Golf icon Tiger Woods posted video of himself hitting balls on Sunday, nine months after suffering career-threatening leg injuries in a car crash in California.
"Making progress," Woods said in the no-frills caption to the video posted on Twitter.
The 45-year-old looks at ease, wearing shorts with a compression stocking on his right leg, which was shattered when the 15-time major champion crashed his SUV in a Los Angeles suburb in February.
Woods's latest injury drama sparked fears for the future of his career, and Twitter erupted with likes, replies and retweets of his video from fans and golf journalists.
Fellow PGA Tour pros also took note, with three-time winner Max Homa wryly noting the stir Woods's two-second video would cause.
"I wonder if Tiger and his crew laugh right before they post a swing video knowing the entire free world is about to lose their damn minds #golf," Homa tweeted.
Woods's friend and fellow pro Justin Thomas offered a heartfelt response.
Moments after tweeting how much he loved the passion Rory McIlroy displayed on the European Tour on Sunday, Thomas posted along with the Woods video: "But I think I love this more".
Thomas said in a podcast recently that Woods was "going to try" to make a comeback.
"I know that he's going to try," Thomas said on the No Laying Up podcast. "I don't see him ever playing if he can't play well. He doesn't strike me as a guy who's played at home and he's shooting a bunch of 75s and 76s and he's like, 'OK, I'm gonna give Augusta a try this year'.
"That's not really gonna be him, at least from my understanding, what I know of him."
Woods has returned from career-threatening injuries before. He had spinal fusion surgery in 2017 and after returning to competition in 2018 won his fifth Masters title, and 15th major crown, at the 2019 Masters.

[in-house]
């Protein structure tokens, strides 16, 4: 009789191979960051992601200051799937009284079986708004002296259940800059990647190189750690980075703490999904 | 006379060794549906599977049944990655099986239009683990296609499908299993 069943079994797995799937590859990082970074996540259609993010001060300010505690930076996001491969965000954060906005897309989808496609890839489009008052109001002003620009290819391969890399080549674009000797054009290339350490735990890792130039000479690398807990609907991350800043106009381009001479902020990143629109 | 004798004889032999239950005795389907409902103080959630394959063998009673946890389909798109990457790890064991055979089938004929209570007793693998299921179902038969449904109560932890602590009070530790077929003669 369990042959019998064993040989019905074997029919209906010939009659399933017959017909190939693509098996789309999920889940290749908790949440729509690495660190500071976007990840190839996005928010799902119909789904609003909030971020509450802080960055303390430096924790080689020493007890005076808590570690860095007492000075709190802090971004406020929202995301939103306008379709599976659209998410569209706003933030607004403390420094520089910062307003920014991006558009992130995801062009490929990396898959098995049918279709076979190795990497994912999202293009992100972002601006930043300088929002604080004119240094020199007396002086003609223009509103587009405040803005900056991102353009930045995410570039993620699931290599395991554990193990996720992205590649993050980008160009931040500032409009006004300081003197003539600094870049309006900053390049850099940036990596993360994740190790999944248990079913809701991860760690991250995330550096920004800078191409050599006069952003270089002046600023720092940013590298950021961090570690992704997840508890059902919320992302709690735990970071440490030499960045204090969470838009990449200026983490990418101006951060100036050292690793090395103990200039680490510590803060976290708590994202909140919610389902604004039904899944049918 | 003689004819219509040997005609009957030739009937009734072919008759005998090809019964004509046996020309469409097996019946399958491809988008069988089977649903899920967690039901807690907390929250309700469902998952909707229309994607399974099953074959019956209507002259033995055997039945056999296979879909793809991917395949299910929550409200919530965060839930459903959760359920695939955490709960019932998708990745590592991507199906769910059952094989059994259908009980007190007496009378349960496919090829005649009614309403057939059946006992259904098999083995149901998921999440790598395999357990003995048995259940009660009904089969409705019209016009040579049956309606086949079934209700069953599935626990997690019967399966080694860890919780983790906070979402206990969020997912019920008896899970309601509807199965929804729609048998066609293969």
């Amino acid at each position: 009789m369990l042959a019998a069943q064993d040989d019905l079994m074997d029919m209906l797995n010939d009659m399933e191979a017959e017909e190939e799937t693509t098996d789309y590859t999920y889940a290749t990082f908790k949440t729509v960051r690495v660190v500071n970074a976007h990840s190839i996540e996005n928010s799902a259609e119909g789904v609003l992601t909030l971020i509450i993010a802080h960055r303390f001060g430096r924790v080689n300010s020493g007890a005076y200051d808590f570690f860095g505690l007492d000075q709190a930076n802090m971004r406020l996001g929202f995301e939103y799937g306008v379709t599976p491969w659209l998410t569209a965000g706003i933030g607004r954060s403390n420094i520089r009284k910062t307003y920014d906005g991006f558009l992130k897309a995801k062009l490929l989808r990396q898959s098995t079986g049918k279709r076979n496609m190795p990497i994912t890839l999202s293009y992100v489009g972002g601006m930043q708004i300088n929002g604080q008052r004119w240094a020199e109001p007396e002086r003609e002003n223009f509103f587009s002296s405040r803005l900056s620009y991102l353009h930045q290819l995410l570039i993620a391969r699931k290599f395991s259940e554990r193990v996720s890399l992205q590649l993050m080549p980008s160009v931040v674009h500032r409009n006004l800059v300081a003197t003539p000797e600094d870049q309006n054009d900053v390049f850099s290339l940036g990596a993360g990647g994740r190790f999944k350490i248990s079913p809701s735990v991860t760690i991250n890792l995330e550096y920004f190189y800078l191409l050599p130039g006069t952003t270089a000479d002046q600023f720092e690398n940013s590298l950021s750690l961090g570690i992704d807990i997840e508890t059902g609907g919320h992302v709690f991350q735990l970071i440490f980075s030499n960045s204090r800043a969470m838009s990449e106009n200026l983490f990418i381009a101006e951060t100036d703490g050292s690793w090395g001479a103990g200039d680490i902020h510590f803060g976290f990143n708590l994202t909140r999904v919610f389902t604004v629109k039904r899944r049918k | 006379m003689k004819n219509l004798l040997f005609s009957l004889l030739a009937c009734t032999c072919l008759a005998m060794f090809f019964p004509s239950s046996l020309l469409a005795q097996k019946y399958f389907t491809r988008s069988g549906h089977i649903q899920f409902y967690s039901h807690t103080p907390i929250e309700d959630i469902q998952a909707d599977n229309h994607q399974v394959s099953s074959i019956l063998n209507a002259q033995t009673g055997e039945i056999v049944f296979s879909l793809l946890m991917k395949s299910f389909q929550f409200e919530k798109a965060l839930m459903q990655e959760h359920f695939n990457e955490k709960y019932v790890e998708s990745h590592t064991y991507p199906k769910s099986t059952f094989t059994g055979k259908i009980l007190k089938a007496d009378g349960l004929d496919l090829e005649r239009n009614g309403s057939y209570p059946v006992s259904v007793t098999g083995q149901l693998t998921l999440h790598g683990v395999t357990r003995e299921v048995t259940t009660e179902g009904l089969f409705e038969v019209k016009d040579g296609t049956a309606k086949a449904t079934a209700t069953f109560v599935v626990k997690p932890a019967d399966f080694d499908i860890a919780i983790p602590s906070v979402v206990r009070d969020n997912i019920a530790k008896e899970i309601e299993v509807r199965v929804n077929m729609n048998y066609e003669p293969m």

That sensational triumph at Augusta National was Woods's first major since the 2008 US Open at Torrey Pines -- where Woods beat Rocco Mediate in a playoff despite playing on a broken leg.
He has undergone multiple surgeries on his back and knee over the years in order to extend his career and was recovering from another procedure on his back to alleviate pain when he crashed in February.
A Los Angeles County Sheriff's Department probe determined the crash, in which Woods's car flew off the road and flipped several times, was caused by "unsafe" speed nearly double the 45 mph limit.
Woods had indicated in an Instagram post in April that his recovery was progressing slowly.
In May, he told Golf Digest that his current injury rehabilitation "has been an entirely different animal" than previous recoveries.
"This was more painful than anything I have ever experienced," he told the magazine, although there were signs of progress that month when a Florida girl posted a picture of herself and the superstar after meeting him in a soccer park, the photo showing Woods on crutches but without a protective walking boot.
Earlier this month a Twitter poster had snapped a photo of Woods walking without crutches.
But Woods has kept a low profile while focusing on his recovery.
Golf Digest on Sunday offered an instant analysis on its website of the video, which it said "appears to be shot on the driving range of Medalist Golf Club" near Woods's Florida home.
The magazine picked out Woods's "uninhibited movement" and said the multiple visible divots "would seem to point to a practice session rather than an isolated shot for the camera."
For many, however, the video was cause not for analysis but simply for joy.
"We LOVE to see it!" read a post on the US Ryder Cup team's official Twitter account. "Keep going @TigerWoods, we're all cheering for you."
Added two-time PGA Tour winner Tony Finau: "Great to see the Big Cat back swinging the sticks!"
Homa, Finau and Thomas are among a generation of golfers inspired by Woods -- who has been keeping an eye on the game over the past few months.
He was quick to congratulate Japan's Hideki Matsuyama on his historic triumph at Augusta National via social media, noting Matsuyama's "huge accomplishment for you and your country. This historical @TheMasters win will impact the entire golf world."
Woods's long-distance messages also inspired the US team that throttled Europe in the Ryder Cup in September.
"We knew he was fist pumping from the couch," American Xander Schauffele said.
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